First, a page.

Somalia is to hold its presidential election on Wednesday after numerous delays, with ongoing security concerns and warnings of famine topping the agenda for the new administration. President Hassan Sheikh Mohamud is seeking re-election against 22 other candidates.
The troubled Horn of Africa nation, which has not had an effective central government in three decades, had been promised a one-person, one-vote election in 2016.
However political infighting and insecurity, mainly due to Al-Qaeda linked Al-Shabaab militants who control swathes of countryside and strike at will in Mogadishu, saw the plan ditched for a limited vote running months behind schedule.
Somalia's Special Forces beefed up the security of presidential election venue on Wednesday. #Somalia pic.twitter.com/kKYucxlbA1 — Somalia Live Update (@HassanIstiila) February 7, 2017
One of them is the current president, a 61-year-old former academic and civil society activist from the Hawiye clan. Also in the running is ex-president Sharif Sheikh Ahmed, a fellow Hawiye and 52-year-old former leader of the Islamic Courts Union which pacified Somalia before being driven out by US-backed Ethiopian troops.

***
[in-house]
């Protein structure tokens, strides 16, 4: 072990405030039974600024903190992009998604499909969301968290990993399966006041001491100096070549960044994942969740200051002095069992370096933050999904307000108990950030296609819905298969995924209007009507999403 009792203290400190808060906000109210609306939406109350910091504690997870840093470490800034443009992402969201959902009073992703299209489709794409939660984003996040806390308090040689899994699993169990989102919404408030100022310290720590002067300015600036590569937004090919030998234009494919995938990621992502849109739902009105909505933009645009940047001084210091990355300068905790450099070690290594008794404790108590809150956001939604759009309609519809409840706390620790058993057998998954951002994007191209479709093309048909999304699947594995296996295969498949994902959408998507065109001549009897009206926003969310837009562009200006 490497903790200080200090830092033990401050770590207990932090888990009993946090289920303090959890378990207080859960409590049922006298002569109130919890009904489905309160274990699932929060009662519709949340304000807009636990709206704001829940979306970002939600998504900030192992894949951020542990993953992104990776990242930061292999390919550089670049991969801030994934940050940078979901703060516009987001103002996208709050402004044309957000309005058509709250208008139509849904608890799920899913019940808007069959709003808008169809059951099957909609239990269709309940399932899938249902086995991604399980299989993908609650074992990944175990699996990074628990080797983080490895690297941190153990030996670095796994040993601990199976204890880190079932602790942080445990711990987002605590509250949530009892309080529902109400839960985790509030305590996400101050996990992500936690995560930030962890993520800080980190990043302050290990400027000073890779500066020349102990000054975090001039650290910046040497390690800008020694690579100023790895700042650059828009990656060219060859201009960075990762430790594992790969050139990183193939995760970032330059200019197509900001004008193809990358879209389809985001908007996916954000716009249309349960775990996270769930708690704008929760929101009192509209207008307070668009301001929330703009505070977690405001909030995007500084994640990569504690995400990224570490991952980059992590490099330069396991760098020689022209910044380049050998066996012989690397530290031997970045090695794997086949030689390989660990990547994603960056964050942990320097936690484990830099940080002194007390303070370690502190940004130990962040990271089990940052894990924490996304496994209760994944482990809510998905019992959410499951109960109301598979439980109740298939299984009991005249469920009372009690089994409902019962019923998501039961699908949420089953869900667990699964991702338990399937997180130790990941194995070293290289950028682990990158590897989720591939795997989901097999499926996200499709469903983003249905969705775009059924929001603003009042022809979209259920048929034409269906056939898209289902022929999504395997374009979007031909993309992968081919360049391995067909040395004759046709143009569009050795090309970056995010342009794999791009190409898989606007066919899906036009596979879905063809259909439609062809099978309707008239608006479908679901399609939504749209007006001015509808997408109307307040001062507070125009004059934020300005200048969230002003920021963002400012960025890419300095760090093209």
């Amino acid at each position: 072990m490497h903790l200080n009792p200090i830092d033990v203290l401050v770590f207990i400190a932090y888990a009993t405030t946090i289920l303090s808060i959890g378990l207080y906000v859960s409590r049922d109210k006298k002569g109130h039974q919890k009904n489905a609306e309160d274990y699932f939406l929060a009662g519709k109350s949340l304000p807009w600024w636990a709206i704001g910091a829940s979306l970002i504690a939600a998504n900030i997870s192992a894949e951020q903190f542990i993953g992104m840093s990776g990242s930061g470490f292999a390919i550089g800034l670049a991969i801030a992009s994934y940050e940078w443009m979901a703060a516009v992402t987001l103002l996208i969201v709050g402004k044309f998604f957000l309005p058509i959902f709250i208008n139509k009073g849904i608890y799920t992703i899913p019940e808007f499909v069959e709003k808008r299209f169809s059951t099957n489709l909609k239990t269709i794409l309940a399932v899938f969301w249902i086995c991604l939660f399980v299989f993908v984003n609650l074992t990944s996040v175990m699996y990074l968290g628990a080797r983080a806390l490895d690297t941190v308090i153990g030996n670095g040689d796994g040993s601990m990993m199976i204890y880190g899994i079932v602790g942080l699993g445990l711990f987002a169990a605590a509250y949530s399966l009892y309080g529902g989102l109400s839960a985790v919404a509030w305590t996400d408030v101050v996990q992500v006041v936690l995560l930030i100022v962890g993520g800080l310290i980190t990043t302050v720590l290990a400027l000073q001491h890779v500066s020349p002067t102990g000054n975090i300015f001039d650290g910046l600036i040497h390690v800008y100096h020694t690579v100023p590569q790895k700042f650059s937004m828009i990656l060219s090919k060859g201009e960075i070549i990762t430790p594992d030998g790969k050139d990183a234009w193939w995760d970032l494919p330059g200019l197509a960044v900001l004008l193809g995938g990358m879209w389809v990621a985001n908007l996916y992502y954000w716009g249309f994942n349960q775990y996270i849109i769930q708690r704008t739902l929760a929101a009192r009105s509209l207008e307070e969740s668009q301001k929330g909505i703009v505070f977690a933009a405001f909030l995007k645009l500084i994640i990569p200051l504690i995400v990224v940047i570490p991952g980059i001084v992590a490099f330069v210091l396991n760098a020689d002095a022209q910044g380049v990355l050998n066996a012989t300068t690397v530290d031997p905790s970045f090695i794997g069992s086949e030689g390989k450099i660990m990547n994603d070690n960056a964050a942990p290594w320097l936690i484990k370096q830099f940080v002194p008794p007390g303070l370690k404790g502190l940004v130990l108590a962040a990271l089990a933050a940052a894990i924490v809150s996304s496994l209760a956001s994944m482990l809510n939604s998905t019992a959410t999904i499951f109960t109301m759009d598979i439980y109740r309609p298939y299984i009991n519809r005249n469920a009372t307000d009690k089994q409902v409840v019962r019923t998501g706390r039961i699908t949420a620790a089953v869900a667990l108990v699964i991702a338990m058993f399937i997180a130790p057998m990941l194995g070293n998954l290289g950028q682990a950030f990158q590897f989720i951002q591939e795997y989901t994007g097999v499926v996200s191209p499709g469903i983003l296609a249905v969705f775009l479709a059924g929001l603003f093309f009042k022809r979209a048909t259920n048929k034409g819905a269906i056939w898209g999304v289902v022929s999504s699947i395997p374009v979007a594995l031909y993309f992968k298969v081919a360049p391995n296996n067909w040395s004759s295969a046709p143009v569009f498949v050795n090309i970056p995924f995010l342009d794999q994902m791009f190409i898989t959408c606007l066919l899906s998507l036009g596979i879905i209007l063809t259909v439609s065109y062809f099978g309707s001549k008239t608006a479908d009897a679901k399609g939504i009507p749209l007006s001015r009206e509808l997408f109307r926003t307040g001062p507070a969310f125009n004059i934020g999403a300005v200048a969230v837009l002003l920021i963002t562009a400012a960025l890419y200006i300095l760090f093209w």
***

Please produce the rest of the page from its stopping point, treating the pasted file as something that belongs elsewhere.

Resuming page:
The leading Darod candidates are Prime Minister Omar Abdirashid Ali Shamarke, 56, and a former premier Mohamed Abdullahi Mohamed 'Farmajo', 55. Both hold dual nationalities having lived for years in Canada and the US respectively.
The overthrow of president Siad Barre's military regime in 1991 ushered in decades of anarchy and conflict in a country deeply divided along clan lines. The clan rivalries and lawlessness provided fertile ground for the Al-Qaeda linked Al-Shabaab to take hold and seize territory, frustrating efforts to set up a central administration.
Al-Shabaab has been in decline since 2011 but still launches regular, deadly attacks against government, military and civilian targets in the capital Mogadishu and elsewhere.
Security and overcoming Somalia's adversarial and divisive politics will top the agenda for whoever wins the vote as will dealing with a growing humanitarian crisis.
The UN warned last week of "possible famine" in Somalia as a severe drought has pushed nearly 3 million people to the edge of starvation.
After two failed rain seasons, aid workers fear a repeat of a 2010-11 drought which left more than 250,000 dead.
"The levels of suffering in the country, triggered by protracted conflict, seasonal shocks and disease outbreaks, are typically hard to bear, but the impact of this drought represents a threat of a different scale and magnitude," the UN's office for humanitarian affairs said in a statement last week.